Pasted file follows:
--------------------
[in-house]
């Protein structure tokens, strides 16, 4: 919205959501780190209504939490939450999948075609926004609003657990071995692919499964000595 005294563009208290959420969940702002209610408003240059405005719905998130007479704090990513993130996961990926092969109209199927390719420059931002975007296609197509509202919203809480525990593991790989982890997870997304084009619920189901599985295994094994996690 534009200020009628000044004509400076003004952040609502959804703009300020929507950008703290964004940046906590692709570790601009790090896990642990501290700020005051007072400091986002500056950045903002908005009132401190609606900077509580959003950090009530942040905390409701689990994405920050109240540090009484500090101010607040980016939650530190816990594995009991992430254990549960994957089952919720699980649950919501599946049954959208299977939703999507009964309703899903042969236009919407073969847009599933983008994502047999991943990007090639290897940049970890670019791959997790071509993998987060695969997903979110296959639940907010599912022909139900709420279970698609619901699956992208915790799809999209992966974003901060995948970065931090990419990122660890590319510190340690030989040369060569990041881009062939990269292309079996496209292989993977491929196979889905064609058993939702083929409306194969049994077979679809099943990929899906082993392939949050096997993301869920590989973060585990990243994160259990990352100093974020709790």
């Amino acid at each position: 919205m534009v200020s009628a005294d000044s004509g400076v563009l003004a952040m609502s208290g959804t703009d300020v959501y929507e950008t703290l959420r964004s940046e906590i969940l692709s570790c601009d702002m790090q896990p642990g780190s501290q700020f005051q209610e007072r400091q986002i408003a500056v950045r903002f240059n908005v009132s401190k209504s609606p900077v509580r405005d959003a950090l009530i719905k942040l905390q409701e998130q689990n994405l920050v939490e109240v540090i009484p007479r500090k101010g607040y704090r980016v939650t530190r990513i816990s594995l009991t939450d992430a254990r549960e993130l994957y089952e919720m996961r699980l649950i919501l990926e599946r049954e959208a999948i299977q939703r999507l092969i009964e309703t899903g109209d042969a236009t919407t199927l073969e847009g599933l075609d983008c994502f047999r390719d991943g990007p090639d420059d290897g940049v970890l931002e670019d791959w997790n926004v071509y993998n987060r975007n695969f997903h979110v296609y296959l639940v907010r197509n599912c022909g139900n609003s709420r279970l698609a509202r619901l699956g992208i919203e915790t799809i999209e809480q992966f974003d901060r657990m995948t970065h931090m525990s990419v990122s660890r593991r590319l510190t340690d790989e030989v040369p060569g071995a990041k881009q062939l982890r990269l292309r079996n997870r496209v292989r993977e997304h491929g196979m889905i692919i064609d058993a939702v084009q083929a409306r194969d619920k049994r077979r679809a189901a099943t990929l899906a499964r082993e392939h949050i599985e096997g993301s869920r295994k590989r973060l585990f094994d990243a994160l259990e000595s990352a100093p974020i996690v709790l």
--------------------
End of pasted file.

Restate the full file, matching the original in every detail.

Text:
[in-house]
């Protein structure tokens, strides 16, 4: 919205959501780190209504939490939450999948075609926004609003657990071995692919499964000595 005294563009208290959420969940702002209610408003240059405005719905998130007479704090990513993130996961990926092969109209199927390719420059931002975007296609197509509202919203809480525990593991790989982890997870997304084009619920189901599985295994094994996690 534009200020009628000044004509400076003004952040609502959804703009300020929507950008703290964004940046906590692709570790601009790090896990642990501290700020005051007072400091986002500056950045903002908005009132401190609606900077509580959003950090009530942040905390409701689990994405920050109240540090009484500090101010607040980016939650530190816990594995009991992430254990549960994957089952919720699980649950919501599946049954959208299977939703999507009964309703899903042969236009919407073969847009599933983008994502047999991943990007090639290897940049970890670019791959997790071509993998987060695969997903979110296959639940907010599912022909139900709420279970698609619901699956992208915790799809999209992966974003901060995948970065931090990419990122660890590319510190340690030989040369060569990041881009062939990269292309079996496209292989993977491929196979889905064609058993939702083929409306194969049994077979679809099943990929899906082993392939949050096997993301869920590989973060585990990243994160259990990352100093974020709790």
């Amino acid at each position: 919205m534009v200020s009628a005294d000044s004509g400076v563009l003004a952040m609502s208290g959804t703009d300020v959501y929507e950008t703290l959420r964004s940046e906590i969940l692709s570790c601009d702002m790090q896990p642990g780190s501290q700020f005051q209610e007072r400091q986002i408003a500056v950045r903002f240059n908005v009132s401190k209504s609606p900077v509580r405005d959003a950090l009530i719905k942040l905390q409701e998130q689990n994405l920050v939490e109240v540090i009484p007479r500090k101010g607040y704090r980016v939650t530190r990513i816990s594995l009991t939450d992430a254990r549960e993130l994957y089952e919720m996961r699980l649950i919501l990926e599946r049954e959208a999948i299977q939703r999507l092969i009964e309703t899903g109209d042969a236009t919407t199927l073969e847009g599933l075609d983008c994502f047999r390719d991943g990007p090639d420059d290897g940049v970890l931002e670019d791959w997790n926004v071509y993998n987060r975007n695969f997903h979110v296609y296959l639940v907010r197509n599912c022909g139900n609003s709420r279970l698609a509202r619901l699956g992208i919203e915790t799809i999209e809480q992966f974003d901060r657990m995948t970065h931090m525990s990419v990122s660890r593991r590319l510190t340690d790989e030989v040369p060569g071995a990041k881009q062939l982890r990269l292309r079996n997870r496209v292989r993977e997304h491929g196979m889905i692919i064609d058993a939702v084009q083929a409306r194969d619920k049994r077979r679809a189901a099943t990929l899906a499964r082993e392939h949050i599985e096997g993301s869920r295994k590989r973060l585990f094994d990243a994160l259990e000595s990352a100093p974020i996690v709790l």